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CIMA: il salotto futurista in New York City

A Review of CIMA’s Fall Public Programs: Giorgio de Chirico – Giulio Paolini Exhibition (14 October, 2016 – 24 June, 2017)

This season the Center for Italian Modern art- a non-profit organisation founded in 2014 by art collector and curator Laura Mattioli- investigates the relationship between Giorgio de Chirico, father of metaphysical painting and Giulio Paolini from the Arte Povera movement. Exhibitions at CIMA are part of an entire calendar of public programs which act as a launching pad for further discussions and ideas among artists, curators, students, and the general art-loving public.

Et Quid Amabo Nisi… What I love about de Chirico

(14 October, 2016)

CIMA welcomed Maddalena Disch, director of the Giulio and Anna Paolini Foundation, the founder- president Laura Mattioli, and CIMA Fall Fellows, Maria Bremer and Giovanni Casini.

The panellists introduced CIMA’s new season devoted to Giorgio de Chirico and Giulio Paolini.

The discussion has been about the De Chirico’s elusiveness and the artistic legacy he left and his influence on contemporary critics, collectors and artists – especially Paolini. It also touched on the broad themes these two artists shared within the context of post-war Italian collecting practices.

“Arte Povera comes to the US: Germano Celant in Conversation with Christian Rattemeyer” (21 October, 2016)

A Discussion between renowned art historian and curator Germano Celant in conversation with MoMa’s curator Christian Rattemeyer moderated by the 2016-17 CIMA fellow Maria Bremer. This program sheds light on the 1970s artistic environments of Italy and the US and their interconnectivity.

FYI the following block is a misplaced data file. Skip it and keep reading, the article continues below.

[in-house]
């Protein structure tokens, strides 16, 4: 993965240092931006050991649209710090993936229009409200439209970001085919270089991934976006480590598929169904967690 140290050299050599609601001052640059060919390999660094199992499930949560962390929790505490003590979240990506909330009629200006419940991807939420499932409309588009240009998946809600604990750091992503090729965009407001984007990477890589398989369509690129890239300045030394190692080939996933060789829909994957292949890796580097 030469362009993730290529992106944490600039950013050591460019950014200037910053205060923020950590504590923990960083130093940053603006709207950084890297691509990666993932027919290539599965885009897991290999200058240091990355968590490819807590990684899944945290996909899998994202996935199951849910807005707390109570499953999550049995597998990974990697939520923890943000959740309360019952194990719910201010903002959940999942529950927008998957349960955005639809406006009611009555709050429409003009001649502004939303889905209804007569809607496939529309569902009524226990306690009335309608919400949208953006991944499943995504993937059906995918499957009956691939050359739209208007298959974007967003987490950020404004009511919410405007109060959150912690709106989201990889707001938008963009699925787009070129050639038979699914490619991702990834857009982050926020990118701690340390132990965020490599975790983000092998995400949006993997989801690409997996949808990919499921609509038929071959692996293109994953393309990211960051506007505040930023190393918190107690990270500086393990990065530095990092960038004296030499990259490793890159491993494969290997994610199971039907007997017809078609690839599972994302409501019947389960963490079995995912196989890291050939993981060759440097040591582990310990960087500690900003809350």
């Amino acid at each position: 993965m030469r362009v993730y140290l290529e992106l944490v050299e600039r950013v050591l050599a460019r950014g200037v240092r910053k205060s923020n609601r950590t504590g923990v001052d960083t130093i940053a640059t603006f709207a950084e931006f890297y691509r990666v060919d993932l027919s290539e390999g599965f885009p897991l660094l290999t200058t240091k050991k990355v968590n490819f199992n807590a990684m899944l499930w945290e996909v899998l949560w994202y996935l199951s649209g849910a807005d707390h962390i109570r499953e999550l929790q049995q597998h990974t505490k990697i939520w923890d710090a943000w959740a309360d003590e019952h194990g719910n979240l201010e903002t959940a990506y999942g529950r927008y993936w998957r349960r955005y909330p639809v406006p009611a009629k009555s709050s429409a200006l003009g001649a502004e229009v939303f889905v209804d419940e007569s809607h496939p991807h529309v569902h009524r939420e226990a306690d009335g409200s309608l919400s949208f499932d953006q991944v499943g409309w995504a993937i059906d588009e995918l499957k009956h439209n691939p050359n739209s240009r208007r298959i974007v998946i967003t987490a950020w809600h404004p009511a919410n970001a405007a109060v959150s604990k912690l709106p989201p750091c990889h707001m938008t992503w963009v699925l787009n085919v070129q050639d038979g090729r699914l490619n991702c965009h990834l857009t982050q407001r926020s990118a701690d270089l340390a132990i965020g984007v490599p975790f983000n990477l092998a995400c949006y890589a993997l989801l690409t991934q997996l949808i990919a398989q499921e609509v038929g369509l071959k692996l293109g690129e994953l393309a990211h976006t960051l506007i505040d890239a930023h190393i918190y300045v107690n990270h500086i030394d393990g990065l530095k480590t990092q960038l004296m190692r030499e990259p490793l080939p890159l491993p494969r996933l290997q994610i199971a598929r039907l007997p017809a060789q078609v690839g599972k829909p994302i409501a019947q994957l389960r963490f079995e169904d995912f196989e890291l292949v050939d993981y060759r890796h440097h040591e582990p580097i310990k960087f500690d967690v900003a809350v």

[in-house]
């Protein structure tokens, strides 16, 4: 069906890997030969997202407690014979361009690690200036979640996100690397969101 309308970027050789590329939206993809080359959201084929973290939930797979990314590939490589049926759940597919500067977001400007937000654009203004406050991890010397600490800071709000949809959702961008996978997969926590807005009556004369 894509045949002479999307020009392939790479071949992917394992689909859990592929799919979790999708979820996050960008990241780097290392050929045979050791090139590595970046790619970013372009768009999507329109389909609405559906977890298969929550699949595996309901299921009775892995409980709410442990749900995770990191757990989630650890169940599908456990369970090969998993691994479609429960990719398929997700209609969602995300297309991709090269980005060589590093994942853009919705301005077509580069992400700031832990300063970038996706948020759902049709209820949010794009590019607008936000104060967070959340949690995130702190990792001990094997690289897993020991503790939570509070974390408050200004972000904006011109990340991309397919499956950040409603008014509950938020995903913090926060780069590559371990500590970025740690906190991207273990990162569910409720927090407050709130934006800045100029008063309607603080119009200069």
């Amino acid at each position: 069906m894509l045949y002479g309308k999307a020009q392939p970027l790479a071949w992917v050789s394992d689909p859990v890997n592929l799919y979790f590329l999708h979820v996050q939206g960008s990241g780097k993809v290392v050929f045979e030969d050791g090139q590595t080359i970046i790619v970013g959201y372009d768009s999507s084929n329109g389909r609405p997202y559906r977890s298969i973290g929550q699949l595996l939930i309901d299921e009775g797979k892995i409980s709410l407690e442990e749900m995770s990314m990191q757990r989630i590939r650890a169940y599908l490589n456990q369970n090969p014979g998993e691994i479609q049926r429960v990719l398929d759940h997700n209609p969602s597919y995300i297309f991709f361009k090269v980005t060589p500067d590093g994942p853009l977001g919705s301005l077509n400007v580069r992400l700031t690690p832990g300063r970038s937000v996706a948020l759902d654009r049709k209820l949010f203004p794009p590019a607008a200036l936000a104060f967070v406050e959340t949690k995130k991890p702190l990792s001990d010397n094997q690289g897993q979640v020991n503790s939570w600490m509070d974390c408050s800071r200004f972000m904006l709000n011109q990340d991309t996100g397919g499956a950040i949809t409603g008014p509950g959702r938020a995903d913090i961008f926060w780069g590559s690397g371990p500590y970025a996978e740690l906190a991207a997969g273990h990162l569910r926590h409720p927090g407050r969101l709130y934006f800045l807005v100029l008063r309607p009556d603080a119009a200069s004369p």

1972 was the crucial year in which Celant curated the first exhibition of works by Paolini in the United States (Sonnabend Gallery, New York) and authored the first Arte Povera - a term he previously coined in 1967- monograph to be published in English (Giulio Paolini, Sonnabend Press/Tipostampa, NY/Turin, 1972).

“An Evening with Depero Futurista: The Bolted Book” (3, November, 2016).

Former CIMA fellow Raffaele Bedarida and Laura Mattioli bring us back to CIMA’s first season devoted to the multidisciplinary artist, Fortunato Depero.

CIMA’s inaugural exhibition also featured Depero Futurista (1927, Dinamo-Azari), also known as The Bolted Book (for its two large aluminium bolts). It was considered one of the first artist books and a masterpiece of graphic design and typographical experimentation.

Bedarida presented it to the public as a “portable museum”. Depero in fact designed this book as a portable museum and a portfolio of his career.

He was a pioneer of the ‘cultural entrepreneur’, broke down barriers between the fine arts, commercial arts and pop culture, and encouraged artists to ‘self-promote’. This event was occasioned by CIMA’s collaboration with Museo di Arte di Trento e Rovereto (MART), which houses Depero’s archive, and Designers & Books (New York) to produce a facsimile of The Bolted Book.

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